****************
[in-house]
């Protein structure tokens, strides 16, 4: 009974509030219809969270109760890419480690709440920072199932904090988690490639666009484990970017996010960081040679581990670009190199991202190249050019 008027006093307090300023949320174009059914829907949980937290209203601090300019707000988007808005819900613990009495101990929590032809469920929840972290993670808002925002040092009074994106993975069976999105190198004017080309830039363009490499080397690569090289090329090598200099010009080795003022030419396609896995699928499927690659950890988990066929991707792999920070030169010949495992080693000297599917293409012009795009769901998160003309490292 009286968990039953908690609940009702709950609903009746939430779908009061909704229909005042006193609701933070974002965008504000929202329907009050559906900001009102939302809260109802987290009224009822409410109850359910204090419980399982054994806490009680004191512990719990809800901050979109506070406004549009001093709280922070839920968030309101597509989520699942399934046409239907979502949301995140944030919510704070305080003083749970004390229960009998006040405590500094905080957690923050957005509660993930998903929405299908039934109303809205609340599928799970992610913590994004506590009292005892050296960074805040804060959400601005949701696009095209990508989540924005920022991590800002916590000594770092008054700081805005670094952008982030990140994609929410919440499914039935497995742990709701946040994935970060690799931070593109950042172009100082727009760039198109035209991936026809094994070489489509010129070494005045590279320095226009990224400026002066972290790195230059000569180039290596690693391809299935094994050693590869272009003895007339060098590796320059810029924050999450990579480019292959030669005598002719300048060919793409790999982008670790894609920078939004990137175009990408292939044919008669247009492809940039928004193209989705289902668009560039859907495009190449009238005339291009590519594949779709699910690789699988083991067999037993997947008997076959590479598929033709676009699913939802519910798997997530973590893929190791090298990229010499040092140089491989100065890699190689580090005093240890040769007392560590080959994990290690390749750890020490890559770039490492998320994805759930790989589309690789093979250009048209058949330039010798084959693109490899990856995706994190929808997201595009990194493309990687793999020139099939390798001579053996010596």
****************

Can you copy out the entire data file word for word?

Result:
[in-house]
């Protein structure tokens, strides 16, 4: 009974509030219809969270109760890419480690709440920072199932904090988690490639666009484990970017996010960081040679581990670009190199991202190249050019 008027006093307090300023949320174009059914829907949980937290209203601090300019707000988007808005819900613990009495101990929590032809469920929840972290993670808002925002040092009074994106993975069976999105190198004017080309830039363009490499080397690569090289090329090598200099010009080795003022030419396609896995699928499927690659950890988990066929991707792999920070030169010949495992080693000297599917293409012009795009769901998160003309490292 009286968990039953908690609940009702709950609903009746939430779908009061909704229909005042006193609701933070974002965008504000929202329907009050559906900001009102939302809260109802987290009224009822409410109850359910204090419980399982054994806490009680004191512990719990809800901050979109506070406004549009001093709280922070839920968030309101597509989520699942399934046409239907979502949301995140944030919510704070305080003083749970004390229960009998006040405590500094905080957690923050957005509660993930998903929405299908039934109303809205609340599928799970992610913590994004506590009292005892050296960074805040804060959400601005949701696009095209990508989540924005920022991590800002916590000594770092008054700081805005670094952008982030990140994609929410919440499914039935497995742990709701946040994935970060690799931070593109950042172009100082727009760039198109035209991936026809094994070489489509010129070494005045590279320095226009990224400026002066972290790195230059000569180039290596690693391809299935094994050693590869272009003895007339060098590796320059810029924050999450990579480019292959030669005598002719300048060919793409790999982008670790894609920078939004990137175009990408292939044919008669247009492809940039928004193209989705289902668009560039859907495009190449009238005339291009590519594949779709699910690789699988083991067999037993997947008997076959590479598929033709676009699913939802519910798997997530973590893929190791090298990229010499040092140089491989100065890699190689580090005093240890040769007392560590080959994990290690390749750890020490890559770039490492998320994805759930790989589309690789093979250009048209058949330039010798084959693109490899990856995706994190929808997201595009990194493309990687793999020139099939390798001579053996010596």